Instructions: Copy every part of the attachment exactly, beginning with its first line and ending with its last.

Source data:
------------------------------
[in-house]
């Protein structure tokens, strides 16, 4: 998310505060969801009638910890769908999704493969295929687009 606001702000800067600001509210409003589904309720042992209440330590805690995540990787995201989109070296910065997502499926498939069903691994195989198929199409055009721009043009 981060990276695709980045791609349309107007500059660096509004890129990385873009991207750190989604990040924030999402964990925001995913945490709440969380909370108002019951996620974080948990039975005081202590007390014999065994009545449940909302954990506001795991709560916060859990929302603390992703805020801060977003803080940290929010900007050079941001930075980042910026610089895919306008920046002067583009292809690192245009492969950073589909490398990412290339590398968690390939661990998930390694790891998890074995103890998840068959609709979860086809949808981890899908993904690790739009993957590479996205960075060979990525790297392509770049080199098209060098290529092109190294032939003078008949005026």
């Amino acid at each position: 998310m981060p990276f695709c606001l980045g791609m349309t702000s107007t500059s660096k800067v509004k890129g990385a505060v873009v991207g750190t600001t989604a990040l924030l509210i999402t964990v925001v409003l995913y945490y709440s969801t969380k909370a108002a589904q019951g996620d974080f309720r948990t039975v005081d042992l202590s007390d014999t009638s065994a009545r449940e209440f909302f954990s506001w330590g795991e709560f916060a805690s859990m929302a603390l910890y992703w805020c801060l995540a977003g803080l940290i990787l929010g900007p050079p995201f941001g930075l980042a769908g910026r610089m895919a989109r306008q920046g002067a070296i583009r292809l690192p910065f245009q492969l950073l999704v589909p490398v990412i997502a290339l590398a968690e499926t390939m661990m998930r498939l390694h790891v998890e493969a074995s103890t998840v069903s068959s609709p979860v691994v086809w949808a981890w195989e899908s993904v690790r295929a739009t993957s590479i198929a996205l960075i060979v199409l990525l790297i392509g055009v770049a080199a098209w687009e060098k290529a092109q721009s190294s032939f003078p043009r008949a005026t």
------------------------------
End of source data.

[in-house]
């Protein structure tokens, strides 16, 4: 998310505060969801009638910890769908999704493969295929687009 606001702000800067600001509210409003589904309720042992209440330590805690995540990787995201989109070296910065997502499926498939069903691994195989198929199409055009721009043009 981060990276695709980045791609349309107007500059660096509004890129990385873009991207750190989604990040924030999402964990925001995913945490709440969380909370108002019951996620974080948990039975005081202590007390014999065994009545449940909302954990506001795991709560916060859990929302603390992703805020801060977003803080940290929010900007050079941001930075980042910026610089895919306008920046002067583009292809690192245009492969950073589909490398990412290339590398968690390939661990998930390694790891998890074995103890998840068959609709979860086809949808981890899908993904690790739009993957590479996205960075060979990525790297392509770049080199098209060098290529092109190294032939003078008949005026």
């Amino acid at each position: 998310m981060p990276f695709c606001l980045g791609m349309t702000s107007t500059s660096k800067v509004k890129g990385a505060v873009v991207g750190t600001t989604a990040l924030l509210i999402t964990v925001v409003l995913y945490y709440s969801t969380k909370a108002a589904q019951g996620d974080f309720r948990t039975v005081d042992l202590s007390d014999t009638s065994a009545r449940e209440f909302f954990s506001w330590g795991e709560f916060a805690s859990m929302a603390l910890y992703w805020c801060l995540a977003g803080l940290i990787l929010g900007p050079p995201f941001g930075l980042a769908g910026r610089m895919a989109r306008q920046g002067a070296i583009r292809l690192p910065f245009q492969l950073l999704v589909p490398v990412i997502a290339l590398a968690e499926t390939m661990m998930r498939l390694h790891v998890e493969a074995s103890t998840v069903s068959s609709p979860v691994v086809w949808a981890w195989e899908s993904v690790r295929a739009t993957s590479i198929a996205l960075i060979v199409l990525l790297i392509g055009v770049a080199a098209w687009e060098k290529a092109q721009s190294s032939f003078p043009r008949a005026t």